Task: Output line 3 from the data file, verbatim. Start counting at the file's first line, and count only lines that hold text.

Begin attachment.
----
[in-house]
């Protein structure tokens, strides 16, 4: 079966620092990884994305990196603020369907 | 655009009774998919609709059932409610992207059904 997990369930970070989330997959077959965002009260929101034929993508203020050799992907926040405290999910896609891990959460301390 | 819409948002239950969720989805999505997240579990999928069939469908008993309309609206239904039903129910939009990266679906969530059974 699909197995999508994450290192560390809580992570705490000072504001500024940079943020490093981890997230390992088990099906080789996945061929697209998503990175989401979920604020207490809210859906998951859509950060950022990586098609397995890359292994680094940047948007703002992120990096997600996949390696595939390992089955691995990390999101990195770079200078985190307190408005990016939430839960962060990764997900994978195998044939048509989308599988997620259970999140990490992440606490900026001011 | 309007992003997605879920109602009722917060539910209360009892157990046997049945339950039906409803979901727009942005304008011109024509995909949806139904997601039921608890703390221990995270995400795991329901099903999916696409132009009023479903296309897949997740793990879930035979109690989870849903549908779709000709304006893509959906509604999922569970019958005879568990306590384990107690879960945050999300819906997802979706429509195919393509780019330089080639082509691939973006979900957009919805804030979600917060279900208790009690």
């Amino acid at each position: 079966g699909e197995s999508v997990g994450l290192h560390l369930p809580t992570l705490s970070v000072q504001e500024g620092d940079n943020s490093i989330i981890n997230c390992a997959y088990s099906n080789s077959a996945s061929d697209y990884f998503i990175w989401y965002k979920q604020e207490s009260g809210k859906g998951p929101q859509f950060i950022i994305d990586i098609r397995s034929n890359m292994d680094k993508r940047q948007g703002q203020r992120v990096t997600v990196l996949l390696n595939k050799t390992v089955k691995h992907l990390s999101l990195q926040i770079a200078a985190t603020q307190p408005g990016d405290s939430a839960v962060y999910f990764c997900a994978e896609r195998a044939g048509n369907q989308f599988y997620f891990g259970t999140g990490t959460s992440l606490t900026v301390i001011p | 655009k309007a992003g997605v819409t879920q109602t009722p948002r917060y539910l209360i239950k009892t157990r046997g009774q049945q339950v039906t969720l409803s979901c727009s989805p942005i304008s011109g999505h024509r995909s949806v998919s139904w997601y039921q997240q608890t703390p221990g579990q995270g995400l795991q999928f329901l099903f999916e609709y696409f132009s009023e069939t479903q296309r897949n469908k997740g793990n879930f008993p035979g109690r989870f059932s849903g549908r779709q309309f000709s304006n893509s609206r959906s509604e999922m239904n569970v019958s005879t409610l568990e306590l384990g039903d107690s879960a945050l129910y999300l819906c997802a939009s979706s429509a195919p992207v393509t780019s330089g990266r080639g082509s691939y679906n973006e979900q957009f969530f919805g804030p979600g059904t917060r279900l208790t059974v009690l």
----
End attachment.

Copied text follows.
């Amino acid at each position: 079966g699909e197995s999508v997990g994450l290192h560390l369930p809580t992570l705490s970070v000072q504001e500024g620092d940079n943020s490093i989330i981890n997230c390992a997959y088990s099906n080789s077959a996945s061929d697209y990884f998503i990175w989401y965002k979920q604020e207490s009260g809210k859906g998951p929101q859509f950060i950022i994305d990586i098609r397995s034929n890359m292994d680094k993508r940047q948007g703002q203020r992120v990096t997600v990196l996949l390696n595939k050799t390992v089955k691995h992907l990390s999101l990195q926040i770079a200078a985190t603020q307190p408005g990016d405290s939430a839960v962060y999910f990764c997900a994978e896609r195998a044939g048509n369907q989308f599988y997620f891990g259970t999140g990490t959460s992440l606490t900026v301390i001011p | 655009k309007a992003g997605v819409t879920q109602t009722p948002r917060y539910l209360i239950k009892t157990r046997g009774q049945q339950v039906t969720l409803s979901c727009s989805p942005i304008s011109g999505h024509r995909s949806v998919s139904w997601y039921q997240q608890t703390p221990g579990q995270g995400l795991q999928f329901l099903f999916e609709y696409f132009s009023e069939t479903q296309r897949n469908k997740g793990n879930f008993p035979g109690r989870f059932s849903g549908r779709q309309f000709s304006n893509s609206r959906s509604e999922m239904n569970v019958s005879t409610l568990e306590l384990g039903d107690s879960a945050l129910y999300l819906c997802a939009s979706s429509a195919p992207v393509t780019s330089g990266r080639g082509s691939y679906n973006e979900q957009f969530f919805g804030p979600g059904t917060r279900l208790t059974v009690l």